Francisco Oller was the first Puerto Rican to travel to Europe to study painting. He played a role in the foundation of the Impressionist movement in France and contributed to bringing this pictorial current to Spain. In fact, his friendship with the impressionist artists Paul Cézanne and Camille Pissarro is widely known, and it is even presumed that he came to portray members of their family in some of his works. His contact with the old continent was decisive in the development of his style, which is reflected in the way he depicts the reality of Puerto Rico;its illustrious men, landscape and tropical fruits. Oller was a great innovator, daring to change his style and palette as a means to express his inspiration with unrestrained freedom. After his stay in France, he decided to return to his country and focus his talents and efforts towards elevating the depictions of the scenery that were part of daily life on the Island. Through his initiative, Oller managed to transform the ordinary into a monumental painting, using as resources a pasty pigment and a short brushstroke to exalt reality. In his work, we find various elements of the realistic and impressionistic schools; a clear example of his interest in capturing his surroundings with superlative quality. It was this ingenious combination of the two artistic movements that earned him a distinction among his peers in Latin America. Puerto Rican art of the late 19th century achieved its highest expression in the work of Francisco Oller y Cestero.

Paisajes con Lavandera (1896) by Francisco Oller y CesteroInstituto de Cultura Puertorriqueña

This scene was made during one of Oller’s visits to France. Throughout this work, Oller plays with a wide range of greens in the vegetation and the reds in the roofing of the house; a palette brought forth by the sheer natural light that bathes the scene he has chosen to depict.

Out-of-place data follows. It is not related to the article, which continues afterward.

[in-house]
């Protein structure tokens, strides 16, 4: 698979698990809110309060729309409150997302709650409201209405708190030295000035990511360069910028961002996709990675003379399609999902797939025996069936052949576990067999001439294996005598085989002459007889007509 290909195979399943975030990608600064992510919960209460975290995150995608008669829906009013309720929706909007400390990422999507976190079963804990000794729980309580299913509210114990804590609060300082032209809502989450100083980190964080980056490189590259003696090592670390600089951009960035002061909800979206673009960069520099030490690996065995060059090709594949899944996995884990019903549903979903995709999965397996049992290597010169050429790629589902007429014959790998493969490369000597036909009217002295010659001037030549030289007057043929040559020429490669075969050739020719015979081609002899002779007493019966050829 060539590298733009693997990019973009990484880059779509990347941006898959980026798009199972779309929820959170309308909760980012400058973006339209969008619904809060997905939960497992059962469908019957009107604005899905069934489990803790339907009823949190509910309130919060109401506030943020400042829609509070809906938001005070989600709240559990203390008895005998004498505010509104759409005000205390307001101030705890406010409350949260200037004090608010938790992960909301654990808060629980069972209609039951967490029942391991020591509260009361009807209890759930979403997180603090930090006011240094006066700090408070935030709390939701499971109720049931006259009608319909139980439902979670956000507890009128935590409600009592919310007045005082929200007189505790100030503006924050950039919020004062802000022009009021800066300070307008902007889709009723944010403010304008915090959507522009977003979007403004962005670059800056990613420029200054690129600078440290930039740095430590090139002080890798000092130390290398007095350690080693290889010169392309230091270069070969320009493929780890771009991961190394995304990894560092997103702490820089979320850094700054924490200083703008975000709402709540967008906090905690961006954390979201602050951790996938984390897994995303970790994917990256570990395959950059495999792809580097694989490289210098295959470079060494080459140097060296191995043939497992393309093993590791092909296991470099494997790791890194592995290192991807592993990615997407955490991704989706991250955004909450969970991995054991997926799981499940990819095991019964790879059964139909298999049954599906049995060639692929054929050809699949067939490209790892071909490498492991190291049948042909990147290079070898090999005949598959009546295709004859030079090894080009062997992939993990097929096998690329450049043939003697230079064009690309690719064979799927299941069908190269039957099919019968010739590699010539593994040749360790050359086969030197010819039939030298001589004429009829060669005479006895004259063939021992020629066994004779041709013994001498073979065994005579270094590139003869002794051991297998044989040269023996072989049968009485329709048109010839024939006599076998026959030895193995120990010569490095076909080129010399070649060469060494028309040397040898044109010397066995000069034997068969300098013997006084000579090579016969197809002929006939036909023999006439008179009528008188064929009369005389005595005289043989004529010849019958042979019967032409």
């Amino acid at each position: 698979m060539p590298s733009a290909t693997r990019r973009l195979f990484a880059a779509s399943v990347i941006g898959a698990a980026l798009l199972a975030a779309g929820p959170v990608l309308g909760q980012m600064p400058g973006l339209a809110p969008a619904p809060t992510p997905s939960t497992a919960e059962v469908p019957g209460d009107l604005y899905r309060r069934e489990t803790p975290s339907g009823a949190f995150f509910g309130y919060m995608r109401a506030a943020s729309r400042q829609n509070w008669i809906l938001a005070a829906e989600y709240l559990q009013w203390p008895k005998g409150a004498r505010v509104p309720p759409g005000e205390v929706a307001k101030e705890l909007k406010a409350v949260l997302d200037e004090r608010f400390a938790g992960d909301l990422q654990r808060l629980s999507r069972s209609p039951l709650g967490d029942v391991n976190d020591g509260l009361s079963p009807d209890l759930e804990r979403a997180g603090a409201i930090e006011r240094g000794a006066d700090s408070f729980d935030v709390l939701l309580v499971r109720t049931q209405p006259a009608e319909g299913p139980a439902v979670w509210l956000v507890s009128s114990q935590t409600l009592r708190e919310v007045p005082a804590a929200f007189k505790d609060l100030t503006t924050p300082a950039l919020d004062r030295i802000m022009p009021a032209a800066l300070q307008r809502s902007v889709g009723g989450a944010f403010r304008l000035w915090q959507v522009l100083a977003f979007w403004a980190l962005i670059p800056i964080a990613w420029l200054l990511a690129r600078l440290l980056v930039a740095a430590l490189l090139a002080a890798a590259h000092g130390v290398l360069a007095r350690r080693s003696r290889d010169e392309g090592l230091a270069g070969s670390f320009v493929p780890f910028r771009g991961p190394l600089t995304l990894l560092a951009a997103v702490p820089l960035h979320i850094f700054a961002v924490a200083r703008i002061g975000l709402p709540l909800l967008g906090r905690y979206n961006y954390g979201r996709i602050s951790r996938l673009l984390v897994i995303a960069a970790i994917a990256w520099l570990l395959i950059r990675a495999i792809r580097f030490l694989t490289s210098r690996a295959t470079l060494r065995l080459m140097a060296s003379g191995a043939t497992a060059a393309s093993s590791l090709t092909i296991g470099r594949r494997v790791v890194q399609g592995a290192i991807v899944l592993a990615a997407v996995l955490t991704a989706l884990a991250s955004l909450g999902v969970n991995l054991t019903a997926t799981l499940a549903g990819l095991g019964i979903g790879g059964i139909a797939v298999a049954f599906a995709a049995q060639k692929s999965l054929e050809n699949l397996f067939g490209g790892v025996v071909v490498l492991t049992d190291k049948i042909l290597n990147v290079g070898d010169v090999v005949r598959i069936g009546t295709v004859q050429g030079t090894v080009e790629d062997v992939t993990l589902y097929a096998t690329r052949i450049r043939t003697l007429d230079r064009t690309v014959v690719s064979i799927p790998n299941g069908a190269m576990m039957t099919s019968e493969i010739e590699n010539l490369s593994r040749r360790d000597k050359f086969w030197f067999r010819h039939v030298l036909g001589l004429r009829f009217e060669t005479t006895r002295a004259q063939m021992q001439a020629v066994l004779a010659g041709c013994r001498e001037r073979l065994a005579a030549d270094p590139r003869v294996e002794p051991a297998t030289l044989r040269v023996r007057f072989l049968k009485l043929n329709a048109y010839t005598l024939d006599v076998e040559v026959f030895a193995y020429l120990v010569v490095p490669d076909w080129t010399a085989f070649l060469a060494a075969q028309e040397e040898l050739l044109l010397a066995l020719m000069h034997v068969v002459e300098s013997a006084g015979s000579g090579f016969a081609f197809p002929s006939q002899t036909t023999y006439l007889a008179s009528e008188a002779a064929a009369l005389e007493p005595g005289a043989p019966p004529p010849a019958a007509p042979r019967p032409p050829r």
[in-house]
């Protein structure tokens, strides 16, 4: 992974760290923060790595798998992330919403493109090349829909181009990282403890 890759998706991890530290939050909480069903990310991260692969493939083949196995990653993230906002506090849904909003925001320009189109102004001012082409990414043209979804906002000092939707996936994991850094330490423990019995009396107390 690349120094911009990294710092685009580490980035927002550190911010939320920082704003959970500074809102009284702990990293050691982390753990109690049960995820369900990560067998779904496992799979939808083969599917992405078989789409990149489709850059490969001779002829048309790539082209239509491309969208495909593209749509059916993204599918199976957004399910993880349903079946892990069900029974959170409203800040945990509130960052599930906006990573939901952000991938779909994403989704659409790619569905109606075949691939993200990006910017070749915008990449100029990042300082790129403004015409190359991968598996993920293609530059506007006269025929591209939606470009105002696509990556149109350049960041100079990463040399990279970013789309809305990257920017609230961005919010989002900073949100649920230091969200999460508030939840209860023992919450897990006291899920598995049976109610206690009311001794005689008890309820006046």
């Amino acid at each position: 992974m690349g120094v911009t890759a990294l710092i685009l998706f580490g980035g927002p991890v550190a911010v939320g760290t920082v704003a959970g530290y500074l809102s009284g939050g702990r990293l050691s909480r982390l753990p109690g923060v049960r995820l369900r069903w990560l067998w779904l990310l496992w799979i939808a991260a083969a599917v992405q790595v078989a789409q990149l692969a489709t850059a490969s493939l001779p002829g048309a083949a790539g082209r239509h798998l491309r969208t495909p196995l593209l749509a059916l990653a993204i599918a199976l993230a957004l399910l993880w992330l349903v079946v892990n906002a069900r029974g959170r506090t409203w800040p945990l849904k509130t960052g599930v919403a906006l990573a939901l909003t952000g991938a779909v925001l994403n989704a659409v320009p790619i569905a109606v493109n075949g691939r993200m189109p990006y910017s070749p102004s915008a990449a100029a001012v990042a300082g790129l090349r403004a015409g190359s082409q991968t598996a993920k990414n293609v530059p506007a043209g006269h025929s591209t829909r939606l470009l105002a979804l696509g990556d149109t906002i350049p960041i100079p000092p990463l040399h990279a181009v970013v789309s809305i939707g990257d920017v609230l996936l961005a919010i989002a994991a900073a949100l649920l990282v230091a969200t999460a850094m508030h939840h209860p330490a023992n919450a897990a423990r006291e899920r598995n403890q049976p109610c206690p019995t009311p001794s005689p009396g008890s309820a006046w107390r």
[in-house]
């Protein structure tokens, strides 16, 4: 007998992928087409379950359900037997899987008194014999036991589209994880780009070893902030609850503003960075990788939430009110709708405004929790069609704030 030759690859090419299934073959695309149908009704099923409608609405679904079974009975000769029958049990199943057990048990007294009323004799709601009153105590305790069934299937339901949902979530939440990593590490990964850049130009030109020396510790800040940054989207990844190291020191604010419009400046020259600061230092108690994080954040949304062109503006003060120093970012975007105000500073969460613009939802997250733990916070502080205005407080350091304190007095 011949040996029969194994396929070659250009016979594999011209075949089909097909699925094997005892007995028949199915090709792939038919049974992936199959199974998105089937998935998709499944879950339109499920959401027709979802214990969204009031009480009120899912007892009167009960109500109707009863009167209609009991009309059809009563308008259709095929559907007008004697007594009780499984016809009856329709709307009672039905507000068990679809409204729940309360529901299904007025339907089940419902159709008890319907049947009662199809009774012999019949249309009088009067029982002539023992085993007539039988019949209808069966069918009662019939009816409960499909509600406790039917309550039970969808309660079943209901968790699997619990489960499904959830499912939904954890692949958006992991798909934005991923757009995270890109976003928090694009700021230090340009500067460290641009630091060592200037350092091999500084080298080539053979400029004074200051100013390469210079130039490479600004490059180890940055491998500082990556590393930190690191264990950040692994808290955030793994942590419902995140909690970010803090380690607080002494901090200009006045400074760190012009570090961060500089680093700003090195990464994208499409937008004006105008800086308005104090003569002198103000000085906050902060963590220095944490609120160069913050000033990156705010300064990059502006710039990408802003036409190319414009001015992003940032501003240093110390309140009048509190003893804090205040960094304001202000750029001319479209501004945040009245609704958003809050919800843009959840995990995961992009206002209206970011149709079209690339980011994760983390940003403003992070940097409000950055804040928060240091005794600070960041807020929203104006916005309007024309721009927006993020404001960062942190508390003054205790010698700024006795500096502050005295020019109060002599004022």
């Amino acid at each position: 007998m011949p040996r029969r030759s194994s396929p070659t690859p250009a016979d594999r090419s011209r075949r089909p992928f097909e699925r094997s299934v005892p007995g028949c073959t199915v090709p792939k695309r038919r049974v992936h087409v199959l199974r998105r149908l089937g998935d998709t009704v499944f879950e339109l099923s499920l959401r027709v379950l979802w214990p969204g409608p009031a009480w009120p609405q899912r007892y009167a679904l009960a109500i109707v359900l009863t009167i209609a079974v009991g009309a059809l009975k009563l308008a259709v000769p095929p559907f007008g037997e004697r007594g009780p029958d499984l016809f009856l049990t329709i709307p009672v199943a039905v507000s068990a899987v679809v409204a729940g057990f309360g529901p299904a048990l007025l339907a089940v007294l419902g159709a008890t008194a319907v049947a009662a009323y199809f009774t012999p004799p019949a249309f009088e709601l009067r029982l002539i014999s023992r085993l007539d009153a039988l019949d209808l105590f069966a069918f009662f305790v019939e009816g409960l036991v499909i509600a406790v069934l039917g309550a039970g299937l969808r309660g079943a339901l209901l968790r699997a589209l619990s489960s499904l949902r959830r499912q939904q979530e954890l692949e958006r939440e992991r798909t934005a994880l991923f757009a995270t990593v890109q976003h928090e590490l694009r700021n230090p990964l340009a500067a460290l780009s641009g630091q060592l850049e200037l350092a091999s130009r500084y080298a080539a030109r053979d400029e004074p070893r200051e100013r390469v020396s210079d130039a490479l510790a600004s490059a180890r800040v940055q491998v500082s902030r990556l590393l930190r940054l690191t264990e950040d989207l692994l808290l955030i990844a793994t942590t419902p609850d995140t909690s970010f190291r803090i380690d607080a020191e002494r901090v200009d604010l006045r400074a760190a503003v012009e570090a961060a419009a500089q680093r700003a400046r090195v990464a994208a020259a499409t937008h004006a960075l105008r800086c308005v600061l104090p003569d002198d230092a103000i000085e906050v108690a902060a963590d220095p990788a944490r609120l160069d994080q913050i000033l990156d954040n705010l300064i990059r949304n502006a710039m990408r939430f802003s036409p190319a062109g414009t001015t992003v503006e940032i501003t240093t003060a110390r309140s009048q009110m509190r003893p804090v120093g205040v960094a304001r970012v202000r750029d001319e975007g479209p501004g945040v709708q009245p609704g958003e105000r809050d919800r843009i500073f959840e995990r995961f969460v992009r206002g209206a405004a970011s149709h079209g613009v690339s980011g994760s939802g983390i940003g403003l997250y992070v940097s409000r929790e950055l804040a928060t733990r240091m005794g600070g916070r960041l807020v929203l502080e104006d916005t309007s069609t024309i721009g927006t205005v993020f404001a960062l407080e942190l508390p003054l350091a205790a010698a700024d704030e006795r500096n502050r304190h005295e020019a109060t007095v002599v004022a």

Capeadora a Caballo (1852) by Francisco Oller y CesteroInstituto de Cultura Puertorriqueña

The decision behind the artist’s chosen theme was heavily influenced by Oller’s stay in Madrid, Spain. The work shows a woman riding horseback while waving a red cape in order to provoke a bull.

Paisaje de Puerto Rico (1912) by Francisco Oller y CesteroInstituto de Cultura Puertorriqueña

In this landscape, Oller depicts the topography of the rural countryside of the Island through a painting peppered with some interesting details like the little house in the background and the trails that lead to the top of the hill, making for a rich composition.

Bodegón de vino, piña y mangó (1870) by Francisco Oller y CesteroInstituto de Cultura Puertorriqueña

Oller executes an exquisite still-life that pays particular attention to detail. In this work, we can see Oller’s mastery of the genre; from the precision with which he depicts the chunks of the skin of the pineapple as they lay on the white table cloth, to the shadow of the bottle of wine.

Bodegón de jarra de agua, mangoes y mamey (1870) by Francisco Oller y CesteroInstituto de Cultura Puertorriqueña

It’s Oller’s skillful use of the light that which makes the texture of the fruit stand out in this piece. Among the fruit chosen for this composition is the Mamey, a fruit native to the New World, which the artist shows cut into slices along with its skin.

Retrato de Herminio Díaz Navarro by Francisco Oller y CesteroInstituto de Cultura Puertorriqueña

This is an unfinished work by Oller which consists of a simple schematic drawing of the subject. The importance of this work befalls on the opportunity it offers to study the creative process of the artist.

Don Manuel Saldaña by Francisco Oller y CesteroInstituto de Cultura Puertorriqueña

The portrait’s subject, Don Manuel, is depicted in a seating position with a mountainous landscape in the background, along with the inclusion of two paintings which add dimension to the artwork.

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